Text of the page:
Talk:Nathaniel Hawthorne

From Wikiquote
Jump to navigation Jump to search

Here's one, not sure where to put it: "America is now wholly given over to a damned mob of scribbling women, and I should have no chance of success while the public taste is occupied with their trash--and should be ashamed of myself if I did succeed. What is the mystery of this innumerable editions of the 'Lamplighter,' and other books neither better nor worse?--worse they could not be, and better they need not be, when they sell by the 100,000." - from Nelson, Randy F. (editor). The Almanac of American Letters. Los Altos, California: William Kaufmann, Inc., 1981: 146. ISBN 086576008X

Since the quote does not name the original source, the best thing to do would be to look for the source on Google or Google Book Search. After doing so, I found that it was in a letter dated January 19, 1855 to Hawthorne's publisher, William D. Ticknor (as seen here, for example). I'll go ahead and add it in the appropriate chronological place. - InvisibleSun 23:59, 13 May 2008 (UTC)Reply[reply]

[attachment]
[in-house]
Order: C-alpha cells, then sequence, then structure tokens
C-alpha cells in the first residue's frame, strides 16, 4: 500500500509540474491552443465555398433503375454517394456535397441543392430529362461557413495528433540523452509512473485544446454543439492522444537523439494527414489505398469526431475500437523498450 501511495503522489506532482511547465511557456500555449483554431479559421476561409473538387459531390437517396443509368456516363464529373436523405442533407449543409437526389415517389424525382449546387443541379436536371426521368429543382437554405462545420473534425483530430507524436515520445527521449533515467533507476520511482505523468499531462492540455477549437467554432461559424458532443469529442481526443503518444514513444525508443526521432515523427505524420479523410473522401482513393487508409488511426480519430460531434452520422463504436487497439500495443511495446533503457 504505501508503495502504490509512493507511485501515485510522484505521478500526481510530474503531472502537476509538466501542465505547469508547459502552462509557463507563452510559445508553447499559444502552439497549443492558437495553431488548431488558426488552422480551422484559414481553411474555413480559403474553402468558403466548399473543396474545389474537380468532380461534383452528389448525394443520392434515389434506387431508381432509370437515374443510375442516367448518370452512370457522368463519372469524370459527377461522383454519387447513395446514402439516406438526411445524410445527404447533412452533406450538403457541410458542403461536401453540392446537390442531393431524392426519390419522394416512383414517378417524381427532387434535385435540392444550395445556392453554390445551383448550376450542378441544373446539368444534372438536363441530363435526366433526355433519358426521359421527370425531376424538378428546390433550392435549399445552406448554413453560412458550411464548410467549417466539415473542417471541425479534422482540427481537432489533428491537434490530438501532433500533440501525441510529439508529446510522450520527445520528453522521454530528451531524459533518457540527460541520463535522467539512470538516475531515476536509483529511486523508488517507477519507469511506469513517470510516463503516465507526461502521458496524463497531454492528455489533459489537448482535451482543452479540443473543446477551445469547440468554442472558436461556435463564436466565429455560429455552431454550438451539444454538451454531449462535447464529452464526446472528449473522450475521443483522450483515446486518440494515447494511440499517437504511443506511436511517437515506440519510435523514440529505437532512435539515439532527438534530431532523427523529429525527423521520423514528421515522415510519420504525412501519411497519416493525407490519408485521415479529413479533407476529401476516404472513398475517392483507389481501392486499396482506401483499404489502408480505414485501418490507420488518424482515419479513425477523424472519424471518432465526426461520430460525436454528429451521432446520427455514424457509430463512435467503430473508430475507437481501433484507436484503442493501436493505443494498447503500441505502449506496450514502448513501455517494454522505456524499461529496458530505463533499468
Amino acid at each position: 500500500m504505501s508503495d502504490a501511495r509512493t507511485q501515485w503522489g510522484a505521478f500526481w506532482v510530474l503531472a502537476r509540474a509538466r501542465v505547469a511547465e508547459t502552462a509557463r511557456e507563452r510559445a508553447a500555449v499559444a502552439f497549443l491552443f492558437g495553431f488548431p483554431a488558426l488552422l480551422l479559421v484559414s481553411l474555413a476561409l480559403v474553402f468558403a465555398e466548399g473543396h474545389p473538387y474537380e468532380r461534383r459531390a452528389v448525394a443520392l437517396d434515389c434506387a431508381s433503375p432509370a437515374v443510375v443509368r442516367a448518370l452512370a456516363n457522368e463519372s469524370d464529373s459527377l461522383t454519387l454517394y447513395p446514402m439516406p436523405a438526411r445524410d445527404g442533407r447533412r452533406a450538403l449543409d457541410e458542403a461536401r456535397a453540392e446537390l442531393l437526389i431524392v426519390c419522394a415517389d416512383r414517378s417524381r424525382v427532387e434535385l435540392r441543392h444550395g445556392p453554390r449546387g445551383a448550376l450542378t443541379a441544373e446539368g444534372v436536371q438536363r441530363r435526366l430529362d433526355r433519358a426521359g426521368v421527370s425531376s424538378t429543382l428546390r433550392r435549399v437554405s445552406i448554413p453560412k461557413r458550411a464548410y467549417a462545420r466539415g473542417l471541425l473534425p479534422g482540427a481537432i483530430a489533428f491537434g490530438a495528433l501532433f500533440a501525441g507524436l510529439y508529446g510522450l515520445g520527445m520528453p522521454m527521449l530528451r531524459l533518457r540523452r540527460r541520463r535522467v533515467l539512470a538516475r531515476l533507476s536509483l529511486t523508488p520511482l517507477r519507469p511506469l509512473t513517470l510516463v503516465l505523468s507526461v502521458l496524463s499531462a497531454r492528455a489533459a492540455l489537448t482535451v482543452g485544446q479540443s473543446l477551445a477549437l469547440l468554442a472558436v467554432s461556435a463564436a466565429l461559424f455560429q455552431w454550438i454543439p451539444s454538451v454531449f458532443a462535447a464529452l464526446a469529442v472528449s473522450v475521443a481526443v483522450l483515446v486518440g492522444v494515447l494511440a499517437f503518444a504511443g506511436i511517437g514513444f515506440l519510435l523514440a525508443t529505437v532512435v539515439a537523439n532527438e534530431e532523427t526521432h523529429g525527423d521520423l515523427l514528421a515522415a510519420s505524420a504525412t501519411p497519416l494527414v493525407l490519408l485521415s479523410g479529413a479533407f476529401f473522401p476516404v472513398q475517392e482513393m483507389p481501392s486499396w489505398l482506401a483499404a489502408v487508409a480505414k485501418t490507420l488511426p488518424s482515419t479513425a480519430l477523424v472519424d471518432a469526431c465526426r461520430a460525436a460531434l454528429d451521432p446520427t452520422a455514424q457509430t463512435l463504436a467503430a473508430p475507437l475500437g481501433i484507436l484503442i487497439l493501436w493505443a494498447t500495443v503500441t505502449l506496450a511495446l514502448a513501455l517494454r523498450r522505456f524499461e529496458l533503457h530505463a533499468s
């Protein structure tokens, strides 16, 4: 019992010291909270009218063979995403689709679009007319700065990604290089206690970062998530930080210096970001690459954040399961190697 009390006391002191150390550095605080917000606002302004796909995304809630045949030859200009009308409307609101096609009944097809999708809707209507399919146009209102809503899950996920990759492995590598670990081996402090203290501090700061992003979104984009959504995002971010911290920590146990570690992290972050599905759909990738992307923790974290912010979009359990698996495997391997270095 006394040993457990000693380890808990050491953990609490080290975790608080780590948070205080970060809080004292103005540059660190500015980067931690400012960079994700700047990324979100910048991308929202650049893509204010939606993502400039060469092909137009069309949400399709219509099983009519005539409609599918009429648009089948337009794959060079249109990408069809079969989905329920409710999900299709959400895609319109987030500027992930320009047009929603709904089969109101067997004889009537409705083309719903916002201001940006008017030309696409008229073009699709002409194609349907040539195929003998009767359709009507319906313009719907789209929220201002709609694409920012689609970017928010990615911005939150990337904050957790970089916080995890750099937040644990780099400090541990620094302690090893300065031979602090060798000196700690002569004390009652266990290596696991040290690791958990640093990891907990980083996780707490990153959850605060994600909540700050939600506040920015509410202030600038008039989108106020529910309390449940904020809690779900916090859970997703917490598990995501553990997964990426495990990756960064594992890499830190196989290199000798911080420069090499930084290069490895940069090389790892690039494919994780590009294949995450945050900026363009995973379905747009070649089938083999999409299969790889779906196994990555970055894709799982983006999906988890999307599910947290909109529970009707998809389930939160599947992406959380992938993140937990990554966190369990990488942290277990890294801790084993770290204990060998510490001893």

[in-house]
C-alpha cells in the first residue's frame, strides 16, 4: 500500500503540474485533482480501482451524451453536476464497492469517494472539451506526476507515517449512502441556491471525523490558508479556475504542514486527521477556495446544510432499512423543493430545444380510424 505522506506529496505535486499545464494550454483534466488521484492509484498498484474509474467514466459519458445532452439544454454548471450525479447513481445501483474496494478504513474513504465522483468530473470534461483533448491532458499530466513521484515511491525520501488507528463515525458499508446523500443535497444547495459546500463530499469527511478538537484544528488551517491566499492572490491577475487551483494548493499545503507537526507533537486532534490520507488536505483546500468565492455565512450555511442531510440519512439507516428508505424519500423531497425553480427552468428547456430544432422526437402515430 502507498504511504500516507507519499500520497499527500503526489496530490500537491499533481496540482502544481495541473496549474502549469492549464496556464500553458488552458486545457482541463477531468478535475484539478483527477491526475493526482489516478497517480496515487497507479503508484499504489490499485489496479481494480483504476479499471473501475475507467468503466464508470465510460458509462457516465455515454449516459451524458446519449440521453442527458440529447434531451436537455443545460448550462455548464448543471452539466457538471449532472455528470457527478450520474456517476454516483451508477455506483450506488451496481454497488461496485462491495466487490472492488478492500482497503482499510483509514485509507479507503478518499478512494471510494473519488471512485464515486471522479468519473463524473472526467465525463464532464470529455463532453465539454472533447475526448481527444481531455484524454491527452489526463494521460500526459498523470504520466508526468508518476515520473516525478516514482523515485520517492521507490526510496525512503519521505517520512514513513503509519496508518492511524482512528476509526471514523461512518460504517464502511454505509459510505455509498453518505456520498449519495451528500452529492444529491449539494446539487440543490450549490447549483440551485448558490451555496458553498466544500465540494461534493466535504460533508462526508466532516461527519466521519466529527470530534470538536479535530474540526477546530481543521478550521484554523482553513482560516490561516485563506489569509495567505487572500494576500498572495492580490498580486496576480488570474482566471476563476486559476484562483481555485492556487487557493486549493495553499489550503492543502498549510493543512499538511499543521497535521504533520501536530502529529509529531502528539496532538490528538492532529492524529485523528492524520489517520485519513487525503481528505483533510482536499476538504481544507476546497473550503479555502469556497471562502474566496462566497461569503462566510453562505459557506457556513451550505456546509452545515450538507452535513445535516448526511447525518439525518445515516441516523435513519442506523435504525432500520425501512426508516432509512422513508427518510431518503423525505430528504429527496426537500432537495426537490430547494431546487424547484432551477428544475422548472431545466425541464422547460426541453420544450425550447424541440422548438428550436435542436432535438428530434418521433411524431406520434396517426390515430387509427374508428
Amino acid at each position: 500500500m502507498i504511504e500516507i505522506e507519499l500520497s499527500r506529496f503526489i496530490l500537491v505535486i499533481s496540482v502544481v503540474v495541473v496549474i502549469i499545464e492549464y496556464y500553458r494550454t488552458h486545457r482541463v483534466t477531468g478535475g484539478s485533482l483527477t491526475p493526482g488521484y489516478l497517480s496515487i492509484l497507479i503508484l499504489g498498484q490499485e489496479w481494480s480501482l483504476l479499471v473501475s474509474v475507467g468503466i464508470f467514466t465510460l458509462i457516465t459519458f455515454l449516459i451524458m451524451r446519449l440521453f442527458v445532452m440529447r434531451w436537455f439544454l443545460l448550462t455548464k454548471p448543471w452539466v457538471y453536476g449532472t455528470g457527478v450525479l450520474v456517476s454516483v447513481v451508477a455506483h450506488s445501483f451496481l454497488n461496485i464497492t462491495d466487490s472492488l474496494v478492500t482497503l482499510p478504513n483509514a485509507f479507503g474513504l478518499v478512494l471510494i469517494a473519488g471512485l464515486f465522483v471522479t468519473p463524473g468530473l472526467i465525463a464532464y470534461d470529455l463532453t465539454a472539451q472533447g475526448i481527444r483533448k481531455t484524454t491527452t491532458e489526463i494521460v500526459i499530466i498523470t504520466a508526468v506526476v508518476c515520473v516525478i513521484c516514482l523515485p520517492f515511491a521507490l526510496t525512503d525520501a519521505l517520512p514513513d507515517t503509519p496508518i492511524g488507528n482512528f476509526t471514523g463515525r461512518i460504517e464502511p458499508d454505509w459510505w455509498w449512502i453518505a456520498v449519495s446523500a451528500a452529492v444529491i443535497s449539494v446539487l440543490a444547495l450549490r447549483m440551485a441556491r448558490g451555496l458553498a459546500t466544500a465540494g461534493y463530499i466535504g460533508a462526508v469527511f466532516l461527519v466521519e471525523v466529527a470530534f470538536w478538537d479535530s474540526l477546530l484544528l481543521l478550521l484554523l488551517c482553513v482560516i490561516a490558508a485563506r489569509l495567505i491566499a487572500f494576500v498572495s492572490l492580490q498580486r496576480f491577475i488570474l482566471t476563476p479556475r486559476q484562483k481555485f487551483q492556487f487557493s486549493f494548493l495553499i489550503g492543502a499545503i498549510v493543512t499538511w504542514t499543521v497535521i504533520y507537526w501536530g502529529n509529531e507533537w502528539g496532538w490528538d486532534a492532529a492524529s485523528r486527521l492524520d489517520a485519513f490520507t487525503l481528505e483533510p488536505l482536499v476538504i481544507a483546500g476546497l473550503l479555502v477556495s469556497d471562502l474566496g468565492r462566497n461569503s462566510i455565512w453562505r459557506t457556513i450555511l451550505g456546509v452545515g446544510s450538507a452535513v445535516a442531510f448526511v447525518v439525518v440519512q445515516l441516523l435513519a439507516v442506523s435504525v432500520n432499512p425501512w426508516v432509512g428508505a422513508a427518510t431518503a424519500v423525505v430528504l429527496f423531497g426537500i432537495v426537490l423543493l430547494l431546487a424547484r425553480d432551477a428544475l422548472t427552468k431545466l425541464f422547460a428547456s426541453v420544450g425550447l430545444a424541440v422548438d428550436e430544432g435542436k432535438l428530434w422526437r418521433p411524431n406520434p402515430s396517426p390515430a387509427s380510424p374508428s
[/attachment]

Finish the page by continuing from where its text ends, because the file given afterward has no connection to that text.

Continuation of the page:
• Happiness is like a butterfly which, when pursued, is always beyond our grasp, but which, if you will sit down quietly, may alight upon you.

Hawthorne Quote in 'The Departed'[edit]

In the movie 'The Departed', one of the characters attributes the quote "families are always rising and falling in America" to Hawthorne. I've seen this quoted in several other places with no references. It doesn't appear to be a real quote of Hawthorne's; can anybody confirm? If so it would be a good additional to the misattributed section; I can't find any documentation that this is indeed a fake quote anywhere. Drewma2k (talk) 13:16, 24 April 2023 (UTC)Reply[reply]